• SHARE

Japan plans to call for the U.N. Security Council to discuss imposing sanctions on Iran if Tehran does not promptly respond to the incentives package presented by six countries for resolving the nation’s nuclear standoff, according to Japanese government sources.

Tokyo will make the proposal at the July 15-17 Group of Eight summit of major powers in St. Petersburg, Russia, the sources said, adding that if the Security Council reopens talks on the issue, adoption of a resolution paving the way for economic sanctions and other measures against Iran would draw renewed attention.

However, it remains uncertain if the G8 leaders will be able to reach a consensus on the need for Security Council talks because Russia, the host of this year’s G8 summit, is reticent about adopting such a resolution, the sources said.

In Tehran, an Iranian Foreign Ministry spokesman warned at a news briefing Sunday that Japan and other countries would be adversely affected if they join the international community in slapping sanctions on Iran.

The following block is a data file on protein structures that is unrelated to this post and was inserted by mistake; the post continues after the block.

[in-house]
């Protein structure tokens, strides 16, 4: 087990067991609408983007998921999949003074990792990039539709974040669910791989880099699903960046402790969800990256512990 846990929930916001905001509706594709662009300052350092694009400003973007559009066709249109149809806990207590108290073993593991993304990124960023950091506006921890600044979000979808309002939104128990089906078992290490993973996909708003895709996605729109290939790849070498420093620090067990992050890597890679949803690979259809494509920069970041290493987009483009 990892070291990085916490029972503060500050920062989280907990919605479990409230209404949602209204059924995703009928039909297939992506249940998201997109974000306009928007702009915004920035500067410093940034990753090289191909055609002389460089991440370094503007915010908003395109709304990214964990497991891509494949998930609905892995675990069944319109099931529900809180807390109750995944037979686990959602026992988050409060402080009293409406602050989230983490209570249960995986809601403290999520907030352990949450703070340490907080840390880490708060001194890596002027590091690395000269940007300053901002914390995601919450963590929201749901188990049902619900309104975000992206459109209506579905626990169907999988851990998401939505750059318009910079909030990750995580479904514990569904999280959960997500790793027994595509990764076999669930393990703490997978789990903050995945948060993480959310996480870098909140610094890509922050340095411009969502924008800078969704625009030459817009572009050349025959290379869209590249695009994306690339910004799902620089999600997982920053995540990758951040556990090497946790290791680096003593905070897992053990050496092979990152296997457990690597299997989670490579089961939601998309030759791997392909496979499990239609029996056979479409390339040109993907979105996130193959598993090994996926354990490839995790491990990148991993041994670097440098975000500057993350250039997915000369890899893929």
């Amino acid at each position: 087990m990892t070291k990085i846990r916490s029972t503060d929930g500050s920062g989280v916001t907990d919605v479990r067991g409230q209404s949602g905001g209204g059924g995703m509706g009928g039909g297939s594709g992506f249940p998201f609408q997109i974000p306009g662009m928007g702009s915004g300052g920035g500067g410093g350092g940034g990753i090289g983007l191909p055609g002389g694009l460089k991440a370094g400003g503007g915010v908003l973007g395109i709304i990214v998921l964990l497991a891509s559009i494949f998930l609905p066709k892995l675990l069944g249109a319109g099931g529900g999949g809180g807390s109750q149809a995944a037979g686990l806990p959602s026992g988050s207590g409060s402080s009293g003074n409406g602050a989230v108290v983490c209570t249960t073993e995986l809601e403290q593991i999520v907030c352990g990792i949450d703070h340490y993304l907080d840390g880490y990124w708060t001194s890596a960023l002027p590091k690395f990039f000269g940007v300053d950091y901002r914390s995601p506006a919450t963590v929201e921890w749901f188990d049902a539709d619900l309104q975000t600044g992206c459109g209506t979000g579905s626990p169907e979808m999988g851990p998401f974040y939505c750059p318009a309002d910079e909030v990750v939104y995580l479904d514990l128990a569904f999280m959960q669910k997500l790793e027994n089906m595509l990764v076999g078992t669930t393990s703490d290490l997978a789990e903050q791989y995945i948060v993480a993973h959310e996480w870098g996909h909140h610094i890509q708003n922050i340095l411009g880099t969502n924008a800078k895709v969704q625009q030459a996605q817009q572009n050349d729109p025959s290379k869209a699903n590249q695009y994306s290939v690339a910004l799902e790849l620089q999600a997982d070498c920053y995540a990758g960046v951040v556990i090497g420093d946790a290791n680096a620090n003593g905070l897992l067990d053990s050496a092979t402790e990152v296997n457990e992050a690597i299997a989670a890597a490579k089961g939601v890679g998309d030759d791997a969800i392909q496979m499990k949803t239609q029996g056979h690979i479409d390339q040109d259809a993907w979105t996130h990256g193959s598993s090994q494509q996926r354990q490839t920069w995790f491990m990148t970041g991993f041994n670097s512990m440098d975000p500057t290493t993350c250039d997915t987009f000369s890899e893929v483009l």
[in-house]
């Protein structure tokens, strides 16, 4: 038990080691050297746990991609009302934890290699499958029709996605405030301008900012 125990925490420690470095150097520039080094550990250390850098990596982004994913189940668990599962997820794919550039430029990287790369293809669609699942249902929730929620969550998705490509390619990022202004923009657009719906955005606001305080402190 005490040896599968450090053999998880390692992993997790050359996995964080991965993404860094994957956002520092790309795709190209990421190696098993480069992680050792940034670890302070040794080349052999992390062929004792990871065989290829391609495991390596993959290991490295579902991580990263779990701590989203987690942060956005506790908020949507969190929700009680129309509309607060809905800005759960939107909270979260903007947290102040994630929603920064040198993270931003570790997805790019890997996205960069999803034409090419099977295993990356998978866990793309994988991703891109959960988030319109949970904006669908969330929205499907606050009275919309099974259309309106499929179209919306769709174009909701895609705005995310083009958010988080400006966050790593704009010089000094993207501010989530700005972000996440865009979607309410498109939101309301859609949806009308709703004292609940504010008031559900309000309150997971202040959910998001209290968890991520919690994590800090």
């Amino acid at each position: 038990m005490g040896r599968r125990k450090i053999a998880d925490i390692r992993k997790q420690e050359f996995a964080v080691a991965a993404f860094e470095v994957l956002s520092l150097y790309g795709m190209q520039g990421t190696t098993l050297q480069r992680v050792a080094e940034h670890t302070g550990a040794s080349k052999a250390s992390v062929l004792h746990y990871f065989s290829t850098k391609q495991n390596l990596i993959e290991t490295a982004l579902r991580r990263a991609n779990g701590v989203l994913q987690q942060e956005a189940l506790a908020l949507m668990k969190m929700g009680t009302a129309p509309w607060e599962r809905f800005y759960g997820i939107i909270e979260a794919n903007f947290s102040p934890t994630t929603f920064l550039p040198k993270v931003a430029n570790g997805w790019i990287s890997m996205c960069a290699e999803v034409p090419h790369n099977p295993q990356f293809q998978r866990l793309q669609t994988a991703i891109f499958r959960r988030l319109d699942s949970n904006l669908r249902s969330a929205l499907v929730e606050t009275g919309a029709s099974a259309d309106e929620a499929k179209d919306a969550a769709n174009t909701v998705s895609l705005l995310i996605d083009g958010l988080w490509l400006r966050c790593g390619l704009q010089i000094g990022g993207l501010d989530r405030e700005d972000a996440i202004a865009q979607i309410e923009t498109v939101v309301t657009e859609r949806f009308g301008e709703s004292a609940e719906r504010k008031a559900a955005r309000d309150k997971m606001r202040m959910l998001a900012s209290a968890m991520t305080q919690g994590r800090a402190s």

Iran is the world’s fourth-largest oil producer. It supplied 13.8 percent of Japan’s total crude oil imports last year, according to the Natural Resources and Energy Agency in Tokyo.

Sanctions on Iran would also threaten Japan’s stake in a development project in the Azadegan oil field in southwestern Iran.

On March 29, the Security Council issued a presidential statement calling on Iran to suspend uranium enrichment activities.

Iran, however, has continued uranium production, prompting the United States to make a case for the Security Council adopting a resolution under Chapter 7 of the U.N. Charter. The chapter contains provisions on economic sanctions by U.N. member states.

But the U.S. call has met resistance from Russia and China. These three countries, along with two other permanent Security Council members — Britain and France — and Germany have since worked out the incentives package for Iran to suspend its uranium enrichment activities.

The package was presented to Iran on June 6, but Tehran has yet to respond to it.

The G8 ministers said they “expect to hear a clear and substantive Iranian response” Wednesday, when Tehran’s negotiator, Ali Larijani, meets Javier Solana, the European Union’s foreign policy chief.

In a time of both misinformation and too much information, quality journalism is more crucial than ever.
By subscribing, you can help us get the story right.

SUBSCRIBE NOW